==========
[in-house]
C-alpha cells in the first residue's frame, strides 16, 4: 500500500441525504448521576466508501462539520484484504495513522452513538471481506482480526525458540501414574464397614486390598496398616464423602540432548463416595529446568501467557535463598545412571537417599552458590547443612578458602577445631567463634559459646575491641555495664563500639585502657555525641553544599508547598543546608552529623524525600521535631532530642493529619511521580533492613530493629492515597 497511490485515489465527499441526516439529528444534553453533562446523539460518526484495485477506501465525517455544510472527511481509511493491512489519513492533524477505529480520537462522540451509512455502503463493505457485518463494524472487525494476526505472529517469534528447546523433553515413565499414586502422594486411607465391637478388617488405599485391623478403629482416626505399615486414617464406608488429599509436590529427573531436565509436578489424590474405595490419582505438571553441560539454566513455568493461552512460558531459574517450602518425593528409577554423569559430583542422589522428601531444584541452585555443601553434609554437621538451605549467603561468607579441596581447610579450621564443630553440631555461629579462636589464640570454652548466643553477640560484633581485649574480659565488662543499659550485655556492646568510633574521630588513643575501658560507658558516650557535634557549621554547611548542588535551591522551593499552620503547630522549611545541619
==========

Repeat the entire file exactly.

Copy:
[in-house]
C-alpha cells in the first residue's frame, strides 16, 4: 500500500441525504448521576466508501462539520484484504495513522452513538471481506482480526525458540501414574464397614486390598496398616464423602540432548463416595529446568501467557535463598545412571537417599552458590547443612578458602577445631567463634559459646575491641555495664563500639585502657555525641553544599508547598543546608552529623524525600521535631532530642493529619511521580533492613530493629492515597 497511490485515489465527499441526516439529528444534553453533562446523539460518526484495485477506501465525517455544510472527511481509511493491512489519513492533524477505529480520537462522540451509512455502503463493505457485518463494524472487525494476526505472529517469534528447546523433553515413565499414586502422594486411607465391637478388617488405599485391623478403629482416626505399615486414617464406608488429599509436590529427573531436565509436578489424590474405595490419582505438571553441560539454566513455568493461552512460558531459574517450602518425593528409577554423569559430583542422589522428601531444584541452585555443601553434609554437621538451605549467603561468607579441596581447610579450621564443630553440631555461629579462636589464640570454652548466643553477640560484633581485649574480659565488662543499659550485655556492646568510633574521630588513643575501658560507658558516650557535634557549621554547611548542588535551591522551593499552620503547630522549611545541619